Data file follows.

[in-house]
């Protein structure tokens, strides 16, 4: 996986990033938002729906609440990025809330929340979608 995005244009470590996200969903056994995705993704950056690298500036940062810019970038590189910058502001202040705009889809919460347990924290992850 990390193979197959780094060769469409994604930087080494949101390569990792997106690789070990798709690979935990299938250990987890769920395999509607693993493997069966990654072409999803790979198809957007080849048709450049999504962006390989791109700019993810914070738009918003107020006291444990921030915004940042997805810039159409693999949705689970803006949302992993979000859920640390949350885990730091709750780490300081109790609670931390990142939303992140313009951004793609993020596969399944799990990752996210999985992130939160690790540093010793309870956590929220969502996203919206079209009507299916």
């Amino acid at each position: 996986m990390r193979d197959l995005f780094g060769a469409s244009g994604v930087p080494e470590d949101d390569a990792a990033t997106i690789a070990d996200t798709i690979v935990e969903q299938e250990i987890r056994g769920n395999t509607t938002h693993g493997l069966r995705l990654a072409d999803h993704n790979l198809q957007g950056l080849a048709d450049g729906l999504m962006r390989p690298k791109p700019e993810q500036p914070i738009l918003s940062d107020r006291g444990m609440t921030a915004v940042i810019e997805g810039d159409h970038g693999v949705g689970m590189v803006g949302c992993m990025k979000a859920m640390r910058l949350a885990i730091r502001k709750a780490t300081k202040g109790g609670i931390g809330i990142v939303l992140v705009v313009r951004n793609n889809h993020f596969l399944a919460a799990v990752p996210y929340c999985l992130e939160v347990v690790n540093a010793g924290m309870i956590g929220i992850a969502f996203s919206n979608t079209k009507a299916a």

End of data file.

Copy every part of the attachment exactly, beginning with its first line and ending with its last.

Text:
[in-house]
């Protein structure tokens, strides 16, 4: 996986990033938002729906609440990025809330929340979608 995005244009470590996200969903056994995705993704950056690298500036940062810019970038590189910058502001202040705009889809919460347990924290992850 990390193979197959780094060769469409994604930087080494949101390569990792997106690789070990798709690979935990299938250990987890769920395999509607693993493997069966990654072409999803790979198809957007080849048709450049999504962006390989791109700019993810914070738009918003107020006291444990921030915004940042997805810039159409693999949705689970803006949302992993979000859920640390949350885990730091709750780490300081109790609670931390990142939303992140313009951004793609993020596969399944799990990752996210999985992130939160690790540093010793309870956590929220969502996203919206079209009507299916």
């Amino acid at each position: 996986m990390r193979d197959l995005f780094g060769a469409s244009g994604v930087p080494e470590d949101d390569a990792a990033t997106i690789a070990d996200t798709i690979v935990e969903q299938e250990i987890r056994g769920n395999t509607t938002h693993g493997l069966r995705l990654a072409d999803h993704n790979l198809q957007g950056l080849a048709d450049g729906l999504m962006r390989p690298k791109p700019e993810q500036p914070i738009l918003s940062d107020r006291g444990m609440t921030a915004v940042i810019e997805g810039d159409h970038g693999v949705g689970m590189v803006g949302c992993m990025k979000a859920m640390r910058l949350a885990i730091r502001k709750a780490t300081k202040g109790g609670i931390g809330i990142v939303l992140v705009v313009r951004n793609n889809h993020f596969l399944a919460a799990v990752p996210y929340c999985l992130e939160v347990v690790n540093a010793g924290m309870i956590g929220i992850a969502f996203s919206n979608t079209k009507a299916a």